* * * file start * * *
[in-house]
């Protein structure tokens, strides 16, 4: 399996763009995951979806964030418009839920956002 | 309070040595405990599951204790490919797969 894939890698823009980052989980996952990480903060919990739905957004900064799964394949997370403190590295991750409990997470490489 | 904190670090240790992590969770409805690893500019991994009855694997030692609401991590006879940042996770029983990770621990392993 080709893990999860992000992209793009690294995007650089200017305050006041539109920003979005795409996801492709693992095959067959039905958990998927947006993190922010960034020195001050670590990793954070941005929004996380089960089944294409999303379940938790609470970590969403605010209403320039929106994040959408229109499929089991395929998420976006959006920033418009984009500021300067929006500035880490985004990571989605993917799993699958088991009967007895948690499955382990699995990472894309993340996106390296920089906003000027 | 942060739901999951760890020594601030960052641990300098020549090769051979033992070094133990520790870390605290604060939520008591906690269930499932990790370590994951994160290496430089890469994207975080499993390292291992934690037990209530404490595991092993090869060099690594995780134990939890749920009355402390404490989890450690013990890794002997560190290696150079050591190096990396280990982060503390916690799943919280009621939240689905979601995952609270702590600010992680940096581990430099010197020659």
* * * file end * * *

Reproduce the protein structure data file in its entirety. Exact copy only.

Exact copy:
[in-house]
């Protein structure tokens, strides 16, 4: 399996763009995951979806964030418009839920956002 | 309070040595405990599951204790490919797969 894939890698823009980052989980996952990480903060919990739905957004900064799964394949997370403190590295991750409990997470490489 | 904190670090240790992590969770409805690893500019991994009855694997030692609401991590006879940042996770029983990770621990392993 080709893990999860992000992209793009690294995007650089200017305050006041539109920003979005795409996801492709693992095959067959039905958990998927947006993190922010960034020195001050670590990793954070941005929004996380089960089944294409999303379940938790609470970590969403605010209403320039929106994040959408229109499929089991395929998420976006959006920033418009984009500021300067929006500035880490985004990571989605993917799993699958088991009967007895948690499955382990699995990472894309993340996106390296920089906003000027 | 942060739901999951760890020594601030960052641990300098020549090769051979033992070094133990520790870390605290604060939520008591906690269930499932990790370590994951994160290496430089890469994207975080499993390292291992934690037990209530404490595991092993090869060099690594995780134990939890749920009355402390404490989890450690013990890794002997560190290696150079050591190096990396280990982060503390916690799943919280009621939240689905979601995952609270702590600010992680940096581990430099010197020659």